One of the founder members of the Irish Volunteers, and the author of the Proclamation of Independence, Pearse was present in the GPO during the Rising, and was Commander in Chief of the Irish forces. A gifted poet, writer and dramatist, in 1909 MacDonagh was a founding member of the Association of Secondary Teachers of Ireland (ASTI), and also was active in setting up the Irish Women’s Franchise League in 1911 which promoted Irish nationalism and the cultural revival. His play When the Dawn is Come was produced at the Abbey Theatre.

MacDonagh joined the Irish Volunteers in November 1913, becoming a member of the provisional committee and taking part in the Howth gun-running.

He believed Irish freedom would be achieved by what he called “zealous martyrs”, hopefully through peace but, if necessary, by war. Son of a RIC officer, Ceannt was born in the police barracks at Ballymoe, Co Galway. He was in command of the 4th Battalion of Irish Volunteers at the South Dublin Union in 1916, which is now the site of St James’s Hospital.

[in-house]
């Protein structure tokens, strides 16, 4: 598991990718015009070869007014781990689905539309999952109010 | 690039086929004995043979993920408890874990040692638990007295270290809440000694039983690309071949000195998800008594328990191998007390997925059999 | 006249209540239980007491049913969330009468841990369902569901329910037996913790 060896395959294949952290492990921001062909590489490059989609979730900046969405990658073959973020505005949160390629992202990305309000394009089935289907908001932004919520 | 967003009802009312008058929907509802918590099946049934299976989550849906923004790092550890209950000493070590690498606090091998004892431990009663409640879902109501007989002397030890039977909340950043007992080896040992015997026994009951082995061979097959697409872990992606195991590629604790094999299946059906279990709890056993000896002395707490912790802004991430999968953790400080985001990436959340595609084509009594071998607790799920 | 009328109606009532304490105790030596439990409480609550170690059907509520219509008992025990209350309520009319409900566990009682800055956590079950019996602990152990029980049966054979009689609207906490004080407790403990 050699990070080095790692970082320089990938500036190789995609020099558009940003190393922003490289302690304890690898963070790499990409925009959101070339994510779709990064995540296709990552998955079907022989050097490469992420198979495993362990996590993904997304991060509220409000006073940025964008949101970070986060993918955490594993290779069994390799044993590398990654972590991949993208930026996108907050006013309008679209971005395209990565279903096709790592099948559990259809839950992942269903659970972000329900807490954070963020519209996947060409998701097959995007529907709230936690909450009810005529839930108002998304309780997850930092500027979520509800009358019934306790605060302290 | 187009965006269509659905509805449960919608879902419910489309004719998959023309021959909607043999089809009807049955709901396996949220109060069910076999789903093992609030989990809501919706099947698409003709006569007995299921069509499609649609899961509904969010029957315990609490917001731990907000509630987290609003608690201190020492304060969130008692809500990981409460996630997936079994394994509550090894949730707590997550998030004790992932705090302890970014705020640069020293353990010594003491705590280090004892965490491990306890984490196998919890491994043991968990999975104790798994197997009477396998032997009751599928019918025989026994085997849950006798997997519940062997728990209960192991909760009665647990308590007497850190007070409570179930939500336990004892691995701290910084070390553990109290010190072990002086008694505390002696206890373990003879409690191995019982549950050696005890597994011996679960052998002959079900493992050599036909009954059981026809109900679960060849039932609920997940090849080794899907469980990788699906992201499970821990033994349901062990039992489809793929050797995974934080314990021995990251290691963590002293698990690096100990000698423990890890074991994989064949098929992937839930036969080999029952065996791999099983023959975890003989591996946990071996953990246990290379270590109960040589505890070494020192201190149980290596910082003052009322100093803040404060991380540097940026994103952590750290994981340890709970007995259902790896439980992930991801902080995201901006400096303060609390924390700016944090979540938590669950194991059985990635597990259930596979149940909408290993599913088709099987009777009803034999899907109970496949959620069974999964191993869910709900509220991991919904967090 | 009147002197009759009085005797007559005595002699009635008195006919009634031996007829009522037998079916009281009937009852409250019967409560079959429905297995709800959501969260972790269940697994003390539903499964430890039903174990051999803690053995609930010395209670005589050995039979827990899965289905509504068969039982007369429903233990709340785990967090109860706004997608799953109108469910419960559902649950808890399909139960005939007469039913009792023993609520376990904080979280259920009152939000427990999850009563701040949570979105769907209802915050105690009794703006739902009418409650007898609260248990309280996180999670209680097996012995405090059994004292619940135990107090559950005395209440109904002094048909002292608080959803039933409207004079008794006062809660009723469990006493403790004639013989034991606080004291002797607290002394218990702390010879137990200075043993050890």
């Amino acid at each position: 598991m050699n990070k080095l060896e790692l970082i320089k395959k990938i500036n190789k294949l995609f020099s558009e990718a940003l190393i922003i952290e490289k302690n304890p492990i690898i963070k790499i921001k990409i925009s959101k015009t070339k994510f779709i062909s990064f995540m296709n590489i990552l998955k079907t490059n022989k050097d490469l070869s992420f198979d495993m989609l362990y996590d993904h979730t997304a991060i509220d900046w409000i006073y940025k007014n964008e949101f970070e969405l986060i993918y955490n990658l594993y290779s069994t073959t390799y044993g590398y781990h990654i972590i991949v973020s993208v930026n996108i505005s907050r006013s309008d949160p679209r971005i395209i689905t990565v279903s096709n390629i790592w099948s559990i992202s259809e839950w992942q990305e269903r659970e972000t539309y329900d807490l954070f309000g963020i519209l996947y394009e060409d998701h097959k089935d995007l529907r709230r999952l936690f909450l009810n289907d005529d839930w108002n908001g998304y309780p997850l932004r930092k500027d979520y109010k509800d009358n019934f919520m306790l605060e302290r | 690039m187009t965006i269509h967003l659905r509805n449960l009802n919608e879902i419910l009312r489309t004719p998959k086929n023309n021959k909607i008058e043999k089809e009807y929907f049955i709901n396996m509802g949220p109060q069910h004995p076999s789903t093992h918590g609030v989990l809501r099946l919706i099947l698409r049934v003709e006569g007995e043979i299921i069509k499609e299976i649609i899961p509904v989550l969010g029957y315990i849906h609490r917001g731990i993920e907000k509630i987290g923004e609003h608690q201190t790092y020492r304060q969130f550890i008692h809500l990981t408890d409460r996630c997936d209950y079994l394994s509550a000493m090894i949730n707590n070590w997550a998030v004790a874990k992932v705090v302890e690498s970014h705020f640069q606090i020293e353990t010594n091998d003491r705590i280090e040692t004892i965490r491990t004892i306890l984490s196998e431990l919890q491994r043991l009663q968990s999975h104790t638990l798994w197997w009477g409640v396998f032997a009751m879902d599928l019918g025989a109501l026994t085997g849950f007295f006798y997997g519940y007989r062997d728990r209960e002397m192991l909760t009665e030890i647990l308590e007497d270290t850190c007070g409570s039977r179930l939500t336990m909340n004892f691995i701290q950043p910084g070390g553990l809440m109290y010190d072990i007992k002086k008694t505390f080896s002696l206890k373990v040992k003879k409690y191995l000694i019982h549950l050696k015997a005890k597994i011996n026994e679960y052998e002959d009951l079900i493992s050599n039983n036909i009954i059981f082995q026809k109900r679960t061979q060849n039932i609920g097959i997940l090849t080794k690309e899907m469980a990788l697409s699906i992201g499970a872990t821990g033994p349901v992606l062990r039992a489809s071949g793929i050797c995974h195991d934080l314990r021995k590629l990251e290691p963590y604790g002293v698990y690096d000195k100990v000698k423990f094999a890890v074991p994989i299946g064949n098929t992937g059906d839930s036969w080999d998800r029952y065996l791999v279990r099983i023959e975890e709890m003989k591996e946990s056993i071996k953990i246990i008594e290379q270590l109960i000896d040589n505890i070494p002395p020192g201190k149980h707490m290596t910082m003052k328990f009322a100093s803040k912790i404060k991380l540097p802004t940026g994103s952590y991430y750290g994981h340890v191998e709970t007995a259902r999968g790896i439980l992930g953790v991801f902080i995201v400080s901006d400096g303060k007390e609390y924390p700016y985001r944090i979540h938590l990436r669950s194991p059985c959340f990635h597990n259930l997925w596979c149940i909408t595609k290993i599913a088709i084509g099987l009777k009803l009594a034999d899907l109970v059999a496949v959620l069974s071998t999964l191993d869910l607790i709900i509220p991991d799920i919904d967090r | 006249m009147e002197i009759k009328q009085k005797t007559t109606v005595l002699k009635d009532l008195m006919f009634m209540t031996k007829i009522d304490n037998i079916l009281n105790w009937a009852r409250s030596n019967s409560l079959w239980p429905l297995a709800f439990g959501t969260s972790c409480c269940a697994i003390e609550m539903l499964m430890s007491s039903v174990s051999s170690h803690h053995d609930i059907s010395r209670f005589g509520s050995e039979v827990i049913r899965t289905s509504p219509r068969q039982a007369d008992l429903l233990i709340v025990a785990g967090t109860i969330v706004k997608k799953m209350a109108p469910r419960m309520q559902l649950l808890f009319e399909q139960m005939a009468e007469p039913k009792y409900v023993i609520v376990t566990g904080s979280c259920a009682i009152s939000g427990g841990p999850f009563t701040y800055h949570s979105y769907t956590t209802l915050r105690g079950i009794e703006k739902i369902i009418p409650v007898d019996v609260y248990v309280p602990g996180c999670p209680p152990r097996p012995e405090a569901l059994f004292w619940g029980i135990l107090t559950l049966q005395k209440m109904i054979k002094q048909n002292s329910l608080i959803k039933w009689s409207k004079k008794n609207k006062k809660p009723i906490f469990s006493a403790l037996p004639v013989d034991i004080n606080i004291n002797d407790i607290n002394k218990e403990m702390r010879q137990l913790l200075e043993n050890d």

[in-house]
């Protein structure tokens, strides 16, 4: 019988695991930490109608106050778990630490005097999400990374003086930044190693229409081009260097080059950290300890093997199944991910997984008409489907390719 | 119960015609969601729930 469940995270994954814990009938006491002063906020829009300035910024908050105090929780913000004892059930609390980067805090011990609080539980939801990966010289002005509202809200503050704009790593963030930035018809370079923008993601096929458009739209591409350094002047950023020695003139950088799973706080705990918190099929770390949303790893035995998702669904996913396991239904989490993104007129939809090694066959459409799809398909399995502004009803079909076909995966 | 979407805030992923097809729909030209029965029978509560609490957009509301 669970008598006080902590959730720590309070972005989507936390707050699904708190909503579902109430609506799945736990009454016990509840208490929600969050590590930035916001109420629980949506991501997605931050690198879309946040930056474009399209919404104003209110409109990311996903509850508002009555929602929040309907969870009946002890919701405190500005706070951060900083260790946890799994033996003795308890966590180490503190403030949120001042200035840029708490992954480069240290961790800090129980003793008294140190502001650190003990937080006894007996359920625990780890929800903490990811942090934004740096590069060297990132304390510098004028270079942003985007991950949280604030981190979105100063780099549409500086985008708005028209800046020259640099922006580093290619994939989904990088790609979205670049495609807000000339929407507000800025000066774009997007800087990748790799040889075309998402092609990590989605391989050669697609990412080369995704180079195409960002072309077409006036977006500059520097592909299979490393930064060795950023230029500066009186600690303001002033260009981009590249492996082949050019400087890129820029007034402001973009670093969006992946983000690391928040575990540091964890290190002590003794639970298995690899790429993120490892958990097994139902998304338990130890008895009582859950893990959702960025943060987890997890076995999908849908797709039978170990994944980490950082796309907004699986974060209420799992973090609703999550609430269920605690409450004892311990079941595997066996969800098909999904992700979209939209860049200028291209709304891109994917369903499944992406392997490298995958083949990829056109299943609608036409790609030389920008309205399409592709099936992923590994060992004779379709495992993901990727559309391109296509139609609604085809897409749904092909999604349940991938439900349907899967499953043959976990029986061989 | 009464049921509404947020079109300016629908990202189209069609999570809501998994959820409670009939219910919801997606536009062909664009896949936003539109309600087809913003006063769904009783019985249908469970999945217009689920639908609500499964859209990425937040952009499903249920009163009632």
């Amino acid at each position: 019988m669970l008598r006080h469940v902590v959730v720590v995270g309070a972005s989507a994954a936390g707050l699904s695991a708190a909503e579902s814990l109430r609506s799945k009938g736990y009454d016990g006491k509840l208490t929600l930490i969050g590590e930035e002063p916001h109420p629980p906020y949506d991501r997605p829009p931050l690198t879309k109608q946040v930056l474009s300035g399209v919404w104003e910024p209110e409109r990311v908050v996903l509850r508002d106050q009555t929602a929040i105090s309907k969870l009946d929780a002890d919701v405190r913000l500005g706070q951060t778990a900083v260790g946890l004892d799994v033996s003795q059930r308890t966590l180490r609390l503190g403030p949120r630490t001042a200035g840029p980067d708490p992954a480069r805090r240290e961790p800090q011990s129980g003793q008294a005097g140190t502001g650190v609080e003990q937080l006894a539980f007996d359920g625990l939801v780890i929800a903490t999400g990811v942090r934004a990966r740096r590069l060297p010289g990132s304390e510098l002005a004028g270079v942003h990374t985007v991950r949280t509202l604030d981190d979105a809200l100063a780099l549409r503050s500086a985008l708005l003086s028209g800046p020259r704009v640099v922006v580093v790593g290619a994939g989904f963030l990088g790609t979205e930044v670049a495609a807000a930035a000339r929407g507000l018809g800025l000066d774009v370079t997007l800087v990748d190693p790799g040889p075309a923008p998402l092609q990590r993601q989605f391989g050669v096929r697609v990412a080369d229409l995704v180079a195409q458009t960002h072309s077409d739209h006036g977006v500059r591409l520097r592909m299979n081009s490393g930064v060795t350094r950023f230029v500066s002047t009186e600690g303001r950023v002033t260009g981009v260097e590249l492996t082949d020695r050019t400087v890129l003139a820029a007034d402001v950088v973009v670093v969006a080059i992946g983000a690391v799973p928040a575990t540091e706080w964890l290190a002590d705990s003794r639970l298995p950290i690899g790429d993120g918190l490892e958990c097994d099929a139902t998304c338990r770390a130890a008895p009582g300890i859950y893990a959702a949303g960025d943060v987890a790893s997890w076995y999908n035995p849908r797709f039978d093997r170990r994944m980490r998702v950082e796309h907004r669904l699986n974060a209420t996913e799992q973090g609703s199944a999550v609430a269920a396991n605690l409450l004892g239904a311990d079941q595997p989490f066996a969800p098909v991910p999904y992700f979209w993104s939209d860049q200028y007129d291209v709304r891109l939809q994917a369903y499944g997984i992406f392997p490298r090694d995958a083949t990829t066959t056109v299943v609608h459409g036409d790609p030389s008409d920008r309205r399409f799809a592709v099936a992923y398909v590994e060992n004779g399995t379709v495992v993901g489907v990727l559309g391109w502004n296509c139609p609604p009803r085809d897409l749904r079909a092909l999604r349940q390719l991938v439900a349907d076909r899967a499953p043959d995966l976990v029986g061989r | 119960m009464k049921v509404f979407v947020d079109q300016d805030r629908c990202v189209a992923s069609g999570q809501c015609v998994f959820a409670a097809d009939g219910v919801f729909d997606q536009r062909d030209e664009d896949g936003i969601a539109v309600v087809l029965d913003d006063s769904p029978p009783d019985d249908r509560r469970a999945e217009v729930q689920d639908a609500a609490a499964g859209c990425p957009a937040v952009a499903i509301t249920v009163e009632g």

Ceannt was a founder member of the Irish Volunteers and a signatory of the Proclamation of Independence.

On the foundation of the Irish Volunteers in November 1913, he was elected to the provisional committee, becoming involved in fundraising for arms. Born in Edinburgh to Irish immigrant parents, Connolly was one of the seven signatories of the Proclamation and one of three to sign the surrender. Raised in poverty, his interest in Irish nationalism is said to have stemmed from a Fenian uncle, while his socialist spark came from an impoverished working-class childhood combined with his readings of Karl Marx and others.